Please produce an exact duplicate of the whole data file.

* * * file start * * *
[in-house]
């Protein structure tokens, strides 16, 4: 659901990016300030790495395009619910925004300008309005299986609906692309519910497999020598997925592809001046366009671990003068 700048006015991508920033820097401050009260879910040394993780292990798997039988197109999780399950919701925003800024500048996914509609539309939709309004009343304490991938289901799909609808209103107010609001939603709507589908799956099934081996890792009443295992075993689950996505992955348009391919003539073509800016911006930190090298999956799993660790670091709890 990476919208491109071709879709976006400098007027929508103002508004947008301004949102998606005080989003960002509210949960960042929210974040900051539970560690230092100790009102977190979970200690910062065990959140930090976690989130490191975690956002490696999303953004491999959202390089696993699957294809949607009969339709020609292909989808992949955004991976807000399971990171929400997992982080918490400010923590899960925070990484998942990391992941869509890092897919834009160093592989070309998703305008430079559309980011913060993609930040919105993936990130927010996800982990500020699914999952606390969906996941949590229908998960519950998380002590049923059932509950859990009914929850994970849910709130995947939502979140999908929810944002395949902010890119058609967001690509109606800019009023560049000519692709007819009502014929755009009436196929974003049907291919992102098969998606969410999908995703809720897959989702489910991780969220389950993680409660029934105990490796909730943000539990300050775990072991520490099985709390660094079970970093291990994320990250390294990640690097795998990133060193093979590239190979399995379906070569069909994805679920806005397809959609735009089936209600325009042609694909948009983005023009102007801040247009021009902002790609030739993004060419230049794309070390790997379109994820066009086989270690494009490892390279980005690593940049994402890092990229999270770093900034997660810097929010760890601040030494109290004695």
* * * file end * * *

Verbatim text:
[in-house]
């Protein structure tokens, strides 16, 4: 659901990016300030790495395009619910925004300008309005299986609906692309519910497999020598997925592809001046366009671990003068 700048006015991508920033820097401050009260879910040394993780292990798997039988197109999780399950919701925003800024500048996914509609539309939709309004009343304490991938289901799909609808209103107010609001939603709507589908799956099934081996890792009443295992075993689950996505992955348009391919003539073509800016911006930190090298999956799993660790670091709890 990476919208491109071709879709976006400098007027929508103002508004947008301004949102998606005080989003960002509210949960960042929210974040900051539970560690230092100790009102977190979970200690910062065990959140930090976690989130490191975690956002490696999303953004491999959202390089696993699957294809949607009969339709020609292909989808992949955004991976807000399971990171929400997992982080918490400010923590899960925070990484998942990391992941869509890092897919834009160093592989070309998703305008430079559309980011913060993609930040919105993936990130927010996800982990500020699914999952606390969906996941949590229908998960519950998380002590049923059932509950859990009914929850994970849910709130995947939502979140999908929810944002395949902010890119058609967001690509109606800019009023560049000519692709007819009502014929755009009436196929974003049907291919992102098969998606969410999908995703809720897959989702489910991780969220389950993680409660029934105990490796909730943000539990300050775990072991520490099985709390660094079970970093291990994320990250390294990640690097795998990133060193093979590239190979399995379906070569069909994805679920806005397809959609735009089936209600325009042609694909948009983005023009102007801040247009021009902002790609030739993004060419230049794309070390790997379109994820066009086989270690494009490892390279980005690593940049994402890092990229999270770093900034997660810097929010760890601040030494109290004695």